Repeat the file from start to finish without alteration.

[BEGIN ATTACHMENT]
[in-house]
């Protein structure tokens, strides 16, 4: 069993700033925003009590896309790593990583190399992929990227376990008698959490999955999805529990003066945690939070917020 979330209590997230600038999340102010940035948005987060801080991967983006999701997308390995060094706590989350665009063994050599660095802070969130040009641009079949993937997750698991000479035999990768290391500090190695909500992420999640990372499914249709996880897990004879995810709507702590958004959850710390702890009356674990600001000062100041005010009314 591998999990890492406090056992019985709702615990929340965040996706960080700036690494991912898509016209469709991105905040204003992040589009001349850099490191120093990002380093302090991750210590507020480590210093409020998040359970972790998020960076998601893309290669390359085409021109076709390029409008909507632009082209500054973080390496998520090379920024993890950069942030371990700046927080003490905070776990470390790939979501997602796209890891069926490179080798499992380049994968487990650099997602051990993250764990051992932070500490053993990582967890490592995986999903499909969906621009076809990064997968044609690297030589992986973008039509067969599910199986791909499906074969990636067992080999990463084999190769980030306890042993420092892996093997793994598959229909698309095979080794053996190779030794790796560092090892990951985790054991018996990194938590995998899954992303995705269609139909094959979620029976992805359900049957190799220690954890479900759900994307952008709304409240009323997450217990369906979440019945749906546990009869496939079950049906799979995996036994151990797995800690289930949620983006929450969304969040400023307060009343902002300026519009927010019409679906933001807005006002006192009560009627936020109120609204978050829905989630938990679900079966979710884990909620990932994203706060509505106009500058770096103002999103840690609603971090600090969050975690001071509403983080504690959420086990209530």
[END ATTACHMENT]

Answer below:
[in-house]
């Protein structure tokens, strides 16, 4: 069993700033925003009590896309790593990583190399992929990227376990008698959490999955999805529990003066945690939070917020 979330209590997230600038999340102010940035948005987060801080991967983006999701997308390995060094706590989350665009063994050599660095802070969130040009641009079949993937997750698991000479035999990768290391500090190695909500992420999640990372499914249709996880897990004879995810709507702590958004959850710390702890009356674990600001000062100041005010009314 591998999990890492406090056992019985709702615990929340965040996706960080700036690494991912898509016209469709991105905040204003992040589009001349850099490191120093990002380093302090991750210590507020480590210093409020998040359970972790998020960076998601893309290669390359085409021109076709390029409008909507632009082209500054973080390496998520090379920024993890950069942030371990700046927080003490905070776990470390790939979501997602796209890891069926490179080798499992380049994968487990650099997602051990993250764990051992932070500490053993990582967890490592995986999903499909969906621009076809990064997968044609690297030589992986973008039509067969599910199986791909499906074969990636067992080999990463084999190769980030306890042993420092892996093997793994598959229909698309095979080794053996190779030794790796560092090892990951985790054991018996990194938590995998899954992303995705269609139909094959979620029976992805359900049957190799220690954890479900759900994307952008709304409240009323997450217990369906979440019945749906546990009869496939079950049906799979995996036994151990797995800690289930949620983006929450969304969040400023307060009343902002300026519009927010019409679906933001807005006002006192009560009627936020109120609204978050829905989630938990679900079966979710884990909620990932994203706060509505106009500058770096103002999103840690609603971090600090969050975690001071509403983080504690959420086990209530």